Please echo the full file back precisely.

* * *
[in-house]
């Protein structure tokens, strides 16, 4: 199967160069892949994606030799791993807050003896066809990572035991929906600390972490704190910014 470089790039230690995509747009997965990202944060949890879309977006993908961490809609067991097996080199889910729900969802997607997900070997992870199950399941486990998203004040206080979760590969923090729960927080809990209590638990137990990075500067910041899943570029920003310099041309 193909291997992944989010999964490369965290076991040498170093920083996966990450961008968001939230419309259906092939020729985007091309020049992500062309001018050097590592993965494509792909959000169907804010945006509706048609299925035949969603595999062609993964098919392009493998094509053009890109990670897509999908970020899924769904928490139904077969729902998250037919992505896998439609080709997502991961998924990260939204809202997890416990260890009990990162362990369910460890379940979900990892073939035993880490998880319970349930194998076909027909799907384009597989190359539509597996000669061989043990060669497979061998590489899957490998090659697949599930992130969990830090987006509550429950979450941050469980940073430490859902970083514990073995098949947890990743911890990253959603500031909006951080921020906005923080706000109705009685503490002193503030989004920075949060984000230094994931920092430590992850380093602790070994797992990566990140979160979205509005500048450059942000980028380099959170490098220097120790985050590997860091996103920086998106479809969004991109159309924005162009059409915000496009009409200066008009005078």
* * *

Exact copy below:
[in-house]
């Protein structure tokens, strides 16, 4: 199967160069892949994606030799791993807050003896066809990572035991929906600390972490704190910014 470089790039230690995509747009997965990202944060949890879309977006993908961490809609067991097996080199889910729900969802997607997900070997992870199950399941486990998203004040206080979760590969923090729960927080809990209590638990137990990075500067910041899943570029920003310099041309 193909291997992944989010999964490369965290076991040498170093920083996966990450961008968001939230419309259906092939020729985007091309020049992500062309001018050097590592993965494509792909959000169907804010945006509706048609299925035949969603595999062609993964098919392009493998094509053009890109990670897509999908970020899924769904928490139904077969729902998250037919992505896998439609080709997502991961998924990260939204809202997890416990260890009990990162362990369910460890379940979900990892073939035993880490998880319970349930194998076909027909799907384009597989190359539509597996000669061989043990060669497979061998590489899957490998090659697949599930992130969990830090987006509550429950979450941050469980940073430490859902970083514990073995098949947890990743911890990253959603500031909006951080921020906005923080706000109705009685503490002193503030989004920075949060984000230094994931920092430590992850380093602790070994797992990566990140979160979205509005500048450059942000980028380099959170490098220097120790985050590997860091996103920086998106479809969004991109159309924005162009059409915000496009009409200066008009005078």